New study claims Vedanta smelter "endangers human health"Published by MAC on 2010-12-13
Source: Deccan Chronicle, Times of India
A citizen's study of soil, sediment and groundwater samples, close to Vedanta-Sterlite's copper smelter in Tamil Nadu allegedly shows that the UK company is "endangering human health and environment and contaminating groundwater"
The company has just over a week to file its own affidavits to the Supreme Court, following a Madras High Court hearing in October which ordered closure of the smelter. See: Vedanta off the hook in Tamil Nadu - but only for a while
In turn, Vedanta has accused the study's authors of "attempting to subvert justice ", adding:
"[I]f the NGO is serious it would have engaged with the industry instead of resorting to antics about its one-sided and unscientific 'claims' and 'findings'."
Sterlite highly polluting: Study
4 December 2010
Chennai - While the Supreme Court has given Sterlite till the second week of December to complete filing of affidavits and counter-affidavits, residents of Thoothukudi who are directly affected by the pollution in the area have released results of analyses of soil, sediment and groundwater samples that they claim show that the company's copper smelting plant is "endangering human health and environment and contaminating groundwater" in the area.
"The samples of slag, sediment and soil that were collected in the vicinity of Sterlite's copper smelting complex in Thoothukudi proved the presence of heavy metals including iron, arsenic, cadmium and nickel beyond permissible limits," said Nityanand Jayaraman, an environmentalist who initiated the sampling with Community Environmental Monitoring (CEM) at Sargam Labs in the city, recognised by the ministry of environment and forests.
"Villagers also complain of the health impact, including women losing their menstrual cycle rhythm, an increase in cases of cancer and severe respiratory ailments," he added, speaking at a press conference in the city on Friday. "Soil samples collected from Therku Veerapandiapuram village contain quantities of iron and cadmium, which causes lung cancer, that are well over permissible limits."
When contacted, an official of Sterlite Industries India Ltd said, "The issue is sub judice and the matter is being heard by the Supreme Court. The press conference called by the NGO at Chennai today is an attempt to subvert justice."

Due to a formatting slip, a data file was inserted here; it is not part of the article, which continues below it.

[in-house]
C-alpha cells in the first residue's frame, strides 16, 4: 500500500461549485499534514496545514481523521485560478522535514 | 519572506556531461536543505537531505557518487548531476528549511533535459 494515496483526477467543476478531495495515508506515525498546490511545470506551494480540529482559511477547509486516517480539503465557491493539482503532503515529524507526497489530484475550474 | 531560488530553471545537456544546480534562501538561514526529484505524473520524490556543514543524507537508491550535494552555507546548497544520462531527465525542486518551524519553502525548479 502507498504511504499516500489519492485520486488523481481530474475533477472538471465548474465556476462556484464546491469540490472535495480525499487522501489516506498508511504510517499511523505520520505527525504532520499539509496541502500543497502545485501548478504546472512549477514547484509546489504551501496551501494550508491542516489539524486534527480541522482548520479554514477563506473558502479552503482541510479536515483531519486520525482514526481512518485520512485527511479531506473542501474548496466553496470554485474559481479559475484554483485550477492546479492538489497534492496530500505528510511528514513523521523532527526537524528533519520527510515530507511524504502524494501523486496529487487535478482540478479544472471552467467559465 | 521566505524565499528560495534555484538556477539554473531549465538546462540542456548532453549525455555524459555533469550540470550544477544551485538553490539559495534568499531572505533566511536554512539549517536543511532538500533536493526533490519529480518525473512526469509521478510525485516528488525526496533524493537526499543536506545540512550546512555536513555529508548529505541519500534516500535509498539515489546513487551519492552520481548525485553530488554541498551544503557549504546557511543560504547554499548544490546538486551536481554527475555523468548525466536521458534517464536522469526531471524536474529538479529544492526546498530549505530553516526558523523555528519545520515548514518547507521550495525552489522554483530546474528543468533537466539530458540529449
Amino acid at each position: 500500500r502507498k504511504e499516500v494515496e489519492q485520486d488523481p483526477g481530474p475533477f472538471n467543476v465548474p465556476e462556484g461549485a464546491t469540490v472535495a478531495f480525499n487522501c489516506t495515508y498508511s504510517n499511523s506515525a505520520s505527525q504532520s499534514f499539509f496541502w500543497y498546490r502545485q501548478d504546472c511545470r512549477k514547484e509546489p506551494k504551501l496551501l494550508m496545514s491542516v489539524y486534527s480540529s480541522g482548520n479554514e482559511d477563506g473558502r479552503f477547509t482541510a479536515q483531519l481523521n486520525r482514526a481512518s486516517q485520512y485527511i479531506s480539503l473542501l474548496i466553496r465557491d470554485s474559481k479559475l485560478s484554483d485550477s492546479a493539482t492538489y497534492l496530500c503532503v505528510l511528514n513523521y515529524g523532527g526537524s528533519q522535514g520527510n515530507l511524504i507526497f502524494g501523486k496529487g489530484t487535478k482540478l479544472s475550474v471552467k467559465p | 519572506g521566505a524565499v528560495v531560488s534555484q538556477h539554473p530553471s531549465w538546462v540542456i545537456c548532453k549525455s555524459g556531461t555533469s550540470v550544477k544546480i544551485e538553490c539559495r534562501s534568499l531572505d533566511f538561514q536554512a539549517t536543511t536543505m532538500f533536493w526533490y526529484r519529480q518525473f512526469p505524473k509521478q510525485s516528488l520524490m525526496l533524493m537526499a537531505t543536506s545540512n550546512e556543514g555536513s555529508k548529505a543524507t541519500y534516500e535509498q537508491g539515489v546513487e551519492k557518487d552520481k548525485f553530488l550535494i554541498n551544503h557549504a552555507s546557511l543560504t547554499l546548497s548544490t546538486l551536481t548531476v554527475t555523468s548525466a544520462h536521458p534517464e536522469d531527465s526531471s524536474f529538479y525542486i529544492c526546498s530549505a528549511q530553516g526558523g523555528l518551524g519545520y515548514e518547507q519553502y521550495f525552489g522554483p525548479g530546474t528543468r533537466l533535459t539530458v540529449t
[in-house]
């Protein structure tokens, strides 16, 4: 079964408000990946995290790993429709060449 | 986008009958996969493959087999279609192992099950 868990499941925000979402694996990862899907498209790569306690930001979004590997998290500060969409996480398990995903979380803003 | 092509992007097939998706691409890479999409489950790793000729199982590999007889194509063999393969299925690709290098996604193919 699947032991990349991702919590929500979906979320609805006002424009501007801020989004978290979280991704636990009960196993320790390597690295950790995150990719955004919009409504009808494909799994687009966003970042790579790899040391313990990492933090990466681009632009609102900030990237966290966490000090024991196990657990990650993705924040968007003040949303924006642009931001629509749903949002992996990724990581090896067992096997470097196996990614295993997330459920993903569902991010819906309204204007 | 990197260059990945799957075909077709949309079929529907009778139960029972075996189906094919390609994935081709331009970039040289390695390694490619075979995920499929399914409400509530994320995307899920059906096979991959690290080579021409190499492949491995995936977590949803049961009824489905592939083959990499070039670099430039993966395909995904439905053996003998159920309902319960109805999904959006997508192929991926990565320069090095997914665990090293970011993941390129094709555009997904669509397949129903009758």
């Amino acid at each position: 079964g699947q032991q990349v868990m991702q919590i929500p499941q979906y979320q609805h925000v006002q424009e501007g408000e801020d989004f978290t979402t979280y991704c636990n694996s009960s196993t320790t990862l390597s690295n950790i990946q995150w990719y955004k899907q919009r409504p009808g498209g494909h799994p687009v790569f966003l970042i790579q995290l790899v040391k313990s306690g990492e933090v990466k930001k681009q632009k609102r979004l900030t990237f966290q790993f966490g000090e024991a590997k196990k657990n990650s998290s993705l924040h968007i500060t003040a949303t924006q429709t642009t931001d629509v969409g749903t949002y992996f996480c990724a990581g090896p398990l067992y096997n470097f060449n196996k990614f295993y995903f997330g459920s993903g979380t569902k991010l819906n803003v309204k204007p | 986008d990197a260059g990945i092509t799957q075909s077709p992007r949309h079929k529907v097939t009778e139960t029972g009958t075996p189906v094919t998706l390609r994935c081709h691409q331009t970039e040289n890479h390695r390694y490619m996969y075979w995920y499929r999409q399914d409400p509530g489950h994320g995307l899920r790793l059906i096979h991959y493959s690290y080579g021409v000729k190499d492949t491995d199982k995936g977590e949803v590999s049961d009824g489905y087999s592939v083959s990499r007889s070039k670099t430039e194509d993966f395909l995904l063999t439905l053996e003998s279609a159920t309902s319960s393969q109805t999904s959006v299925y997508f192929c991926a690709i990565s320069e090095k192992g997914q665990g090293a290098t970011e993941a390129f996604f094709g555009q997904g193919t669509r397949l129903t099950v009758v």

Calling the sample analysis 'one-sided' and 'unscientific', Sterlite maintained that the company follows internationally accepted best environmental practices: "The company also feels that if the NGO is serious it would have engaged with the industry instead of resorting to antics about its one-sided and unscientific 'claims' and 'findings'."
Issue Sub Judice, Says Company Statement
Soil samples near Sterlite plant show high iron content
Times of India
4 December 2010
Chennai: Soil samples, taken from the backyard of a house in a hamlet Therku Veerapandiapuram near the Tuticorin-based copper smelter of Sterlite Industries have been found to have an iron content of 3,35,602mg/kg, that is 335.6gms of iron per kilo of soil, said to be several times higher than levels deemed safe, allege representatives of the Community Environmental Monitoring (CEM), an NGO which conducted an analysis of water and soil samples taken from ‘affected areas' in Tuticorin district. "With such huge levels, even accidental ingestion can cause iron poisoning. This can not only damage heart, liver and central nervous system, but is also lethal when taken in larger quantities," said Nityanand Jayaraman, a city activist and advisor to CEM.
Sterlite's copper smelter is caught in a legal tangle with the Madras high court recently ordering closure of the plant on the grounds that its operations had a "negative impact" on the environment. The case is now in the Supreme Court, with the company getting a stay on the closure order. Unveiling their studies to the media, CEM representatives say that findings in the same location also showed high levels of arsenic (ten times higher than permissible levels) and cadmium, both of which are cancer causing elements. Analysis of the sediment from Kalangarai Odai on eastern side of the company shows the levels of iron to be 477 times higher than levels deemed safe.
The samples were analysed at the Chennai-based Sargam Laboratories, which is recognised by the Ministry of Environment and Forests, said Jayaraman. "We also analysed the water from a well in Therku Veerapandiapuram and a hand pump which is a drinking water source for that area. We found very high levels of dissolved Sulphate in the water. It is well known that Sterlite dumps large amounts of Gypsum (calcium sulphate dihydrate), which is a biproduct of the copper smelting in the vicinity of the complex. This seems to have contaminated the local water supplies," he said.
Sterlite Industries responded to the allegation saying, "the press conference called by the NGO is an attempt to subvert justice".
A company statement termed the findings as 'unscientific' and added that since the case was due to appear in the Supreme Court, the issue is subjudice.